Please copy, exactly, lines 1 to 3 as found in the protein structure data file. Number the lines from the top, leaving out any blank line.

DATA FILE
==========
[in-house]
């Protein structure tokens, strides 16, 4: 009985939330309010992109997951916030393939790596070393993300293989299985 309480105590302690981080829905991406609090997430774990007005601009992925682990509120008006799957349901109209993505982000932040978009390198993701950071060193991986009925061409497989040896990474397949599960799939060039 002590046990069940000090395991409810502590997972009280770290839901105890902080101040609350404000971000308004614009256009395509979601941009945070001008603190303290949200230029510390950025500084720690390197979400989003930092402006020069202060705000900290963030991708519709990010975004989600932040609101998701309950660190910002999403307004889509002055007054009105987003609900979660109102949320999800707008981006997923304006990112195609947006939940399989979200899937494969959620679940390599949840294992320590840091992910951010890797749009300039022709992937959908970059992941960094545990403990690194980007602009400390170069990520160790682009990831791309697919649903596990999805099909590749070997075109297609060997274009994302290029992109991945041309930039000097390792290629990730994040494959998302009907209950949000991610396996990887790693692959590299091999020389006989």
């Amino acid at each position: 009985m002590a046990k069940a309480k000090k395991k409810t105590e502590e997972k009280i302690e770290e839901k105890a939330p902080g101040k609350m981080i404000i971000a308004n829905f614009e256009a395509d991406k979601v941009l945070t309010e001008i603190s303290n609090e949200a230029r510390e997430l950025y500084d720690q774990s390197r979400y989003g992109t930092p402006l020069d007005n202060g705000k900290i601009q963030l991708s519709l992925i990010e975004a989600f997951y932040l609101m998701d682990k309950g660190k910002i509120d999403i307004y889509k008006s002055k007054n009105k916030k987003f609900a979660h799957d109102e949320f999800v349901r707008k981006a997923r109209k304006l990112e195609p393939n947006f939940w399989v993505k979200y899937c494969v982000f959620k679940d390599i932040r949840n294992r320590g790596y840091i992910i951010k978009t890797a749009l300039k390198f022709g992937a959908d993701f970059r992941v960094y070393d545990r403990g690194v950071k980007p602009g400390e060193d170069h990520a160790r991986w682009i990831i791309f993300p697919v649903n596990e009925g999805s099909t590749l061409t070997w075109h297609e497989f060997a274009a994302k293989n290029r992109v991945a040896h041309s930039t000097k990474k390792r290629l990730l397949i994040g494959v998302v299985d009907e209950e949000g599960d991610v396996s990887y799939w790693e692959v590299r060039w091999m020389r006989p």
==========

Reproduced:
[in-house]
């Protein structure tokens, strides 16, 4: 009985939330309010992109997951916030393939790596070393993300293989299985 309480105590302690981080829905991406609090997430774990007005601009992925682990509120008006799957349901109209993505982000932040978009390198993701950071060193991986009925061409497989040896990474397949599960799939060039 002590046990069940000090395991409810502590997972009280770290839901105890902080101040609350404000971000308004614009256009395509979601941009945070001008603190303290949200230029510390950025500084720690390197979400989003930092402006020069202060705000900290963030991708519709990010975004989600932040609101998701309950660190910002999403307004889509002055007054009105987003609900979660109102949320999800707008981006997923304006990112195609947006939940399989979200899937494969959620679940390599949840294992320590840091992910951010890797749009300039022709992937959908970059992941960094545990403990690194980007602009400390170069990520160790682009990831791309697919649903596990999805099909590749070997075109297609060997274009994302290029992109991945041309930039000097390792290629990730994040494959998302009907209950949000991610396996990887790693692959590299091999020389006989």
């Amino acid at each position: 009985m002590a046990k069940a309480k000090k395991k409810t105590e502590e997972k009280i302690e770290e839901k105890a939330p902080g101040k609350m981080i404000i971000a308004n829905f614009e256009a395509d991406k979601v941009l945070t309010e001008i603190s303290n609090e949200a230029r510390e997430l950025y500084d720690q774990s390197r979400y989003g992109t930092p402006l020069d007005n202060g705000k900290i601009q963030l991708s519709l992925i990010e975004a989600f997951y932040l609101m998701d682990k309950g660190k910002i509120d999403i307004y889509k008006s002055k007054n009105k916030k987003f609900a979660h799957d109102e949320f999800v349901r707008k981006a997923r109209k304006l990112e195609p393939n947006f939940w399989v993505k979200y899937c494969v982000f959620k679940d390599i932040r949840n294992r320590g790596y840091i992910i951010k978009t890797a749009l300039k390198f022709g992937a959908d993701f970059r992941v960094y070393d545990r403990g690194v950071k980007p602009g400390e060193d170069h990520a160790r991986w682009i990831i791309f993300p697919v649903n596990e009925g999805s099909t590749l061409t070997w075109h297609e497989f060997a274009a994302k293989n290029r992109v991945a040896h041309s930039t000097k990474k390792r290629l990730l397949i994040g494959v998302v299985d009907e209950e949000g599960d991610v396996s990887y799939w790693e692959v590299r060039w091999m020389r006989p």